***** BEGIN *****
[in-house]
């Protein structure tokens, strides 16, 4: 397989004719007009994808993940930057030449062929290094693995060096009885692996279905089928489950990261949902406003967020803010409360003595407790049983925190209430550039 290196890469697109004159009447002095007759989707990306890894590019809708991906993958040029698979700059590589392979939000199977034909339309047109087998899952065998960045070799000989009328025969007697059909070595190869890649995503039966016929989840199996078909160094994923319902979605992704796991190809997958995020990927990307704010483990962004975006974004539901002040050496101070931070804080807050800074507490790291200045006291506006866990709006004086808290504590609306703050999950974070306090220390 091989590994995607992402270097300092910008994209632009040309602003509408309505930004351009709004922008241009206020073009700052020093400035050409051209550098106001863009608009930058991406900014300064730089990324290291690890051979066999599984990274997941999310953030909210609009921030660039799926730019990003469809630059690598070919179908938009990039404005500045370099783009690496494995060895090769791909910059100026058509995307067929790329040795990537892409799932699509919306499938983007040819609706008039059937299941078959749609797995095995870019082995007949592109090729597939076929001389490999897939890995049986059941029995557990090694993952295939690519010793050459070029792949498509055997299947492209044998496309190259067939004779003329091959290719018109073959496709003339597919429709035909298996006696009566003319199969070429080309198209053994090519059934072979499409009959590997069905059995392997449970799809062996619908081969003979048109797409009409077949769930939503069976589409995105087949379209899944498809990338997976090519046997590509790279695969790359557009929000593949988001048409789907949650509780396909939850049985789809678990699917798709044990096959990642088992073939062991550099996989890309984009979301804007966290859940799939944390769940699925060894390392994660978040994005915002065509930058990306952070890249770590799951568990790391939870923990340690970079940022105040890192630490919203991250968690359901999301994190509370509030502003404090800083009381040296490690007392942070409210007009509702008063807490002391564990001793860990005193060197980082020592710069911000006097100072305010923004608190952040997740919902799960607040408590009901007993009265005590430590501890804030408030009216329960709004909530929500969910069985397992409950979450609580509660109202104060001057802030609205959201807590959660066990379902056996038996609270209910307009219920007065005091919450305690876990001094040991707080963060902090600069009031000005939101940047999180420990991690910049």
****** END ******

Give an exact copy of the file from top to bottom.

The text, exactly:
[in-house]
């Protein structure tokens, strides 16, 4: 397989004719007009994808993940930057030449062929290094693995060096009885692996279905089928489950990261949902406003967020803010409360003595407790049983925190209430550039 290196890469697109004159009447002095007759989707990306890894590019809708991906993958040029698979700059590589392979939000199977034909339309047109087998899952065998960045070799000989009328025969007697059909070595190869890649995503039966016929989840199996078909160094994923319902979605992704796991190809997958995020990927990307704010483990962004975006974004539901002040050496101070931070804080807050800074507490790291200045006291506006866990709006004086808290504590609306703050999950974070306090220390 091989590994995607992402270097300092910008994209632009040309602003509408309505930004351009709004922008241009206020073009700052020093400035050409051209550098106001863009608009930058991406900014300064730089990324290291690890051979066999599984990274997941999310953030909210609009921030660039799926730019990003469809630059690598070919179908938009990039404005500045370099783009690496494995060895090769791909910059100026058509995307067929790329040795990537892409799932699509919306499938983007040819609706008039059937299941078959749609797995095995870019082995007949592109090729597939076929001389490999897939890995049986059941029995557990090694993952295939690519010793050459070029792949498509055997299947492209044998496309190259067939004779003329091959290719018109073959496709003339597919429709035909298996006696009566003319199969070429080309198209053994090519059934072979499409009959590997069905059995392997449970799809062996619908081969003979048109797409009409077949769930939503069976589409995105087949379209899944498809990338997976090519046997590509790279695969790359557009929000593949988001048409789907949650509780396909939850049985789809678990699917798709044990096959990642088992073939062991550099996989890309984009979301804007966290859940799939944390769940699925060894390392994660978040994005915002065509930058990306952070890249770590799951568990790391939870923990340690970079940022105040890192630490919203991250968690359901999301994190509370509030502003404090800083009381040296490690007392942070409210007009509702008063807490002391564990001793860990005193060197980082020592710069911000006097100072305010923004608190952040997740919902799960607040408590009901007993009265005590430590501890804030408030009216329960709004909530929500969910069985397992409950979450609580509660109202104060001057802030609205959201807590959660066990379902056996038996609270209910307009219920007065005091919450305690876990001094040991707080963060902090600069009031000005939101940047999180420990991690910049």